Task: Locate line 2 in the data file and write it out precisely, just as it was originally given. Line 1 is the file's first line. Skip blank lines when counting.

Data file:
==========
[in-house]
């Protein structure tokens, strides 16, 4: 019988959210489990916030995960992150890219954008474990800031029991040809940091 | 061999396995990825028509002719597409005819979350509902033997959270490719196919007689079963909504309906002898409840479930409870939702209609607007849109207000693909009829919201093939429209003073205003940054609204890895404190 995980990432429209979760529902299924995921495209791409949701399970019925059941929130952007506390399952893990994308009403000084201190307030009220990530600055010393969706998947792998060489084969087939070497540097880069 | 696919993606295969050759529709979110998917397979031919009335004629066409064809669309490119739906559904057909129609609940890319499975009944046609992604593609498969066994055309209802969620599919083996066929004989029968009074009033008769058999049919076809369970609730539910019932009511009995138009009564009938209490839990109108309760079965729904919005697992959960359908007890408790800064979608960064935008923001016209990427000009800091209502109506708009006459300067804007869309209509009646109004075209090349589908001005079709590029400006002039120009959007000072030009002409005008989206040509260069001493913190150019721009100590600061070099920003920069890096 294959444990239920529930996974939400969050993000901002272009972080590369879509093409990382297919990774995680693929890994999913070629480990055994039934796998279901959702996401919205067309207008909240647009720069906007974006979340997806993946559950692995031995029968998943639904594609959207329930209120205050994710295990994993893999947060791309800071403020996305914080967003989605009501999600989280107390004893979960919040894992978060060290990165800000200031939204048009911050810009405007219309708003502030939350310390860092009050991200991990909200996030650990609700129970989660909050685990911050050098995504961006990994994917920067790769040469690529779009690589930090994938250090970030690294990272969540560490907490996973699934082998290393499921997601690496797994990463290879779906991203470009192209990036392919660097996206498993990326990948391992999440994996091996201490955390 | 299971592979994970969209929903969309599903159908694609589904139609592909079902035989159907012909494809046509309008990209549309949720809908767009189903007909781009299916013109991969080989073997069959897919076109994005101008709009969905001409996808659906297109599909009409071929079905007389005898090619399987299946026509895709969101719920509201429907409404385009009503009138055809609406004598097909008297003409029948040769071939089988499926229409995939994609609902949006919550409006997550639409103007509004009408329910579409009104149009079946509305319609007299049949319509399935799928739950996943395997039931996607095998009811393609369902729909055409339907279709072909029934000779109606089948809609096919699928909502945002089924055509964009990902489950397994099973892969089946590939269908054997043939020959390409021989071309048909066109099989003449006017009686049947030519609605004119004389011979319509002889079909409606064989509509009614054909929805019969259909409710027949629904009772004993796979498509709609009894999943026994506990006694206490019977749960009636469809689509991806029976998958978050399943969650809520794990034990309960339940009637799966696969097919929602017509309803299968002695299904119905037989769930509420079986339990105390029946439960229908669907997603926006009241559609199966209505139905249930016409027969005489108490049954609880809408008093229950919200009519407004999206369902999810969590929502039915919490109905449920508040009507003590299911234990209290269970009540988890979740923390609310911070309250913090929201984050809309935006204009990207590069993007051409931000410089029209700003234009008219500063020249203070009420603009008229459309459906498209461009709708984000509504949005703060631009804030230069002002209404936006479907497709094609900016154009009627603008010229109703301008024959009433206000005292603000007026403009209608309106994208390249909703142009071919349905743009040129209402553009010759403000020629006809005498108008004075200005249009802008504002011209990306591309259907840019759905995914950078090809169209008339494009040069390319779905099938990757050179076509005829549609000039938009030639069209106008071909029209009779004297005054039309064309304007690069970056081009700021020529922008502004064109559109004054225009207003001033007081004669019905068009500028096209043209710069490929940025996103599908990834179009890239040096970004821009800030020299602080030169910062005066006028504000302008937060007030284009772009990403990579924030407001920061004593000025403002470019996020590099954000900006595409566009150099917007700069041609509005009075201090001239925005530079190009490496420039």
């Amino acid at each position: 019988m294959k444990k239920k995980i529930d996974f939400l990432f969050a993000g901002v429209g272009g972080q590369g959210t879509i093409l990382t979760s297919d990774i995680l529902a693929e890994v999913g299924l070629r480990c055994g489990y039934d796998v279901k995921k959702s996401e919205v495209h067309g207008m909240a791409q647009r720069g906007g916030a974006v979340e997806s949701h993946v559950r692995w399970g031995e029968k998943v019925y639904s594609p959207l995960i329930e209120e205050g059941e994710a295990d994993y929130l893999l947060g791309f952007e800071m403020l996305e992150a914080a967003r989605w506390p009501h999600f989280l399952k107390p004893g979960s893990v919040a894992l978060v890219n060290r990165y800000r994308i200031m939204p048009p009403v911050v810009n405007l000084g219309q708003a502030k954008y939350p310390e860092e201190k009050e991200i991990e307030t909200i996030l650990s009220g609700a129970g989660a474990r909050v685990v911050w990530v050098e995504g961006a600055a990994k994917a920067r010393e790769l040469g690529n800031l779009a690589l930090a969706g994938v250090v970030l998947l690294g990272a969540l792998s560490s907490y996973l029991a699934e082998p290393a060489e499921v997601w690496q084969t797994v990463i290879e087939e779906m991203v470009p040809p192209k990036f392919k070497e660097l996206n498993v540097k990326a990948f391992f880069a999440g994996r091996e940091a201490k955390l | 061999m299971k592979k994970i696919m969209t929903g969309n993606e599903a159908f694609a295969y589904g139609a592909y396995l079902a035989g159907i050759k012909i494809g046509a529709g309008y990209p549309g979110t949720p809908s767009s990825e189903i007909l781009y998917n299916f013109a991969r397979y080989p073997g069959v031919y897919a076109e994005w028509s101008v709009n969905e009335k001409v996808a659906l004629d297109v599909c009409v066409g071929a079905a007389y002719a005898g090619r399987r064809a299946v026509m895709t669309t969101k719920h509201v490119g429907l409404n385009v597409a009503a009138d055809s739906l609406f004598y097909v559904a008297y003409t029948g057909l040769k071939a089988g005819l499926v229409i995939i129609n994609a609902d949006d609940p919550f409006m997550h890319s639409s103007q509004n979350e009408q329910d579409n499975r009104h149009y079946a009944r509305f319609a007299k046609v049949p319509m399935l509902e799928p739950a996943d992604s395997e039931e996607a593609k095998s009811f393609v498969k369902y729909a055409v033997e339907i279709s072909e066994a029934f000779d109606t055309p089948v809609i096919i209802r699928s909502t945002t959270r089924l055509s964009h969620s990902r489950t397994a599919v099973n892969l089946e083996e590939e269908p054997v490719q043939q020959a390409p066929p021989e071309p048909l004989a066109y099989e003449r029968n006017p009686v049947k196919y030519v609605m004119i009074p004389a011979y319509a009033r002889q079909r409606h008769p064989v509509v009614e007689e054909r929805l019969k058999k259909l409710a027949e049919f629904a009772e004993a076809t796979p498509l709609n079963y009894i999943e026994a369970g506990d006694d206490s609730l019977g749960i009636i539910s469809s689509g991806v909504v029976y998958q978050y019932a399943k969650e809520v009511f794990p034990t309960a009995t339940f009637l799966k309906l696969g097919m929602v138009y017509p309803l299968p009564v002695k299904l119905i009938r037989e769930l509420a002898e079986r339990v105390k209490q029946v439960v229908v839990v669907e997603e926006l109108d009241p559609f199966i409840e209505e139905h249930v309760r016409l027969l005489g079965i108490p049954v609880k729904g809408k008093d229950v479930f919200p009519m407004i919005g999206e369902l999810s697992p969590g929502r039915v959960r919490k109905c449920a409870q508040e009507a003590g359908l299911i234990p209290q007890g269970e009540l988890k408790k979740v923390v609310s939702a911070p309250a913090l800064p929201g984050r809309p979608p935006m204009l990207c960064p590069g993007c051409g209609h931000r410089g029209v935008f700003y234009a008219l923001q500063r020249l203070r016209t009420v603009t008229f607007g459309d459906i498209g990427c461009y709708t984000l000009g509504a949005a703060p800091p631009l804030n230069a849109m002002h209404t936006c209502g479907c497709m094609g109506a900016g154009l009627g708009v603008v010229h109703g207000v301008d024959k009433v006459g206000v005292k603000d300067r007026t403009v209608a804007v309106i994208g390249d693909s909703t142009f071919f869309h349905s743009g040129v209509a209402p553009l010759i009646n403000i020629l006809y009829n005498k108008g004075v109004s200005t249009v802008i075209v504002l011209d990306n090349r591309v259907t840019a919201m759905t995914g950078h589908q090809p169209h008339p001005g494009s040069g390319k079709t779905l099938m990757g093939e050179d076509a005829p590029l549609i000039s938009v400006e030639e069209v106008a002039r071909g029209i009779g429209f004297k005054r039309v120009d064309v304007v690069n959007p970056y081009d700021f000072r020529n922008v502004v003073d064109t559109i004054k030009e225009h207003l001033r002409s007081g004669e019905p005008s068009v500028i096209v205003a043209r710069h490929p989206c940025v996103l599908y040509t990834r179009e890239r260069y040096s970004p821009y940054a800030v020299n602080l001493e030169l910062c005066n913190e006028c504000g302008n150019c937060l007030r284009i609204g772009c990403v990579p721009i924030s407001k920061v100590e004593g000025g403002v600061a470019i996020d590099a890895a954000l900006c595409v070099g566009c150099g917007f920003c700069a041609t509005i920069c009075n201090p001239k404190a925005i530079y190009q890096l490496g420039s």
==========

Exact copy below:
């Protein structure tokens, strides 16, 4: 019988959210489990916030995960992150890219954008474990800031029991040809940091 | 061999396995990825028509002719597409005819979350509902033997959270490719196919007689079963909504309906002898409840479930409870939702209609607007849109207000693909009829919201093939429209003073205003940054609204890895404190 995980990432429209979760529902299924995921495209791409949701399970019925059941929130952007506390399952893990994308009403000084201190307030009220990530600055010393969706998947792998060489084969087939070497540097880069 | 696919993606295969050759529709979110998917397979031919009335004629066409064809669309490119739906559904057909129609609940890319499975009944046609992604593609498969066994055309209802969620599919083996066929004989029968009074009033008769058999049919076809369970609730539910019932009511009995138009009564009938209490839990109108309760079965729904919005697992959960359908007890408790800064979608960064935008923001016209990427000009800091209502109506708009006459300067804007869309209509009646109004075209090349589908001005079709590029400006002039120009959007000072030009002409005008989206040509260069001493913190150019721009100590600061070099920003920069890096 294959444990239920529930996974939400969050993000901002272009972080590369879509093409990382297919990774995680693929890994999913070629480990055994039934796998279901959702996401919205067309207008909240647009720069906007974006979340997806993946559950692995031995029968998943639904594609959207329930209120205050994710295990994993893999947060791309800071403020996305914080967003989605009501999600989280107390004893979960919040894992978060060290990165800000200031939204048009911050810009405007219309708003502030939350310390860092009050991200991990909200996030650990609700129970989660909050685990911050050098995504961006990994994917920067790769040469690529779009690589930090994938250090970030690294990272969540560490907490996973699934082998290393499921997601690496797994990463290879779906991203470009192209990036392919660097996206498993990326990948391992999440994996091996201490955390 | 299971592979994970969209929903969309599903159908694609589904139609592909079902035989159907012909494809046509309008990209549309949720809908767009189903007909781009299916013109991969080989073997069959897919076109994005101008709009969905001409996808659906297109599909009409071929079905007389005898090619399987299946026509895709969101719920509201429907409404385009009503009138055809609406004598097909008297003409029948040769071939089988499926229409995939994609609902949006919550409006997550639409103007509004009408329910579409009104149009079946509305319609007299049949319509399935799928739950996943395997039931996607095998009811393609369902729909055409339907279709072909029934000779109606089948809609096919699928909502945002089924055509964009990902489950397994099973892969089946590939269908054997043939020959390409021989071309048909066109099989003449006017009686049947030519609605004119004389011979319509002889079909409606064989509509009614054909929805019969259909409710027949629904009772004993796979498509709609009894999943026994506990006694206490019977749960009636469809689509991806029976998958978050399943969650809520794990034990309960339940009637799966696969097919929602017509309803299968002695299904119905037989769930509420079986339990105390029946439960229908669907997603926006009241559609199966209505139905249930016409027969005489108490049954609880809408008093229950919200009519407004999206369902999810969590929502039915919490109905449920508040009507003590299911234990209290269970009540988890979740923390609310911070309250913090929201984050809309935006204009990207590069993007051409931000410089029209700003234009008219500063020249203070009420603009008229459309459906498209461009709708984000509504949005703060631009804030230069002002209404936006479907497709094609900016154009009627603008010229109703301008024959009433206000005292603000007026403009209608309106994208390249909703142009071919349905743009040129209402553009010759403000020629006809005498108008004075200005249009802008504002011209990306591309259907840019759905995914950078090809169209008339494009040069390319779905099938990757050179076509005829549609000039938009030639069209106008071909029209009779004297005054039309064309304007690069970056081009700021020529922008502004064109559109004054225009207003001033007081004669019905068009500028096209043209710069490929940025996103599908990834179009890239040096970004821009800030020299602080030169910062005066006028504000302008937060007030284009772009990403990579924030407001920061004593000025403002470019996020590099954000900006595409566009150099917007700069041609509005009075201090001239925005530079190009490496420039």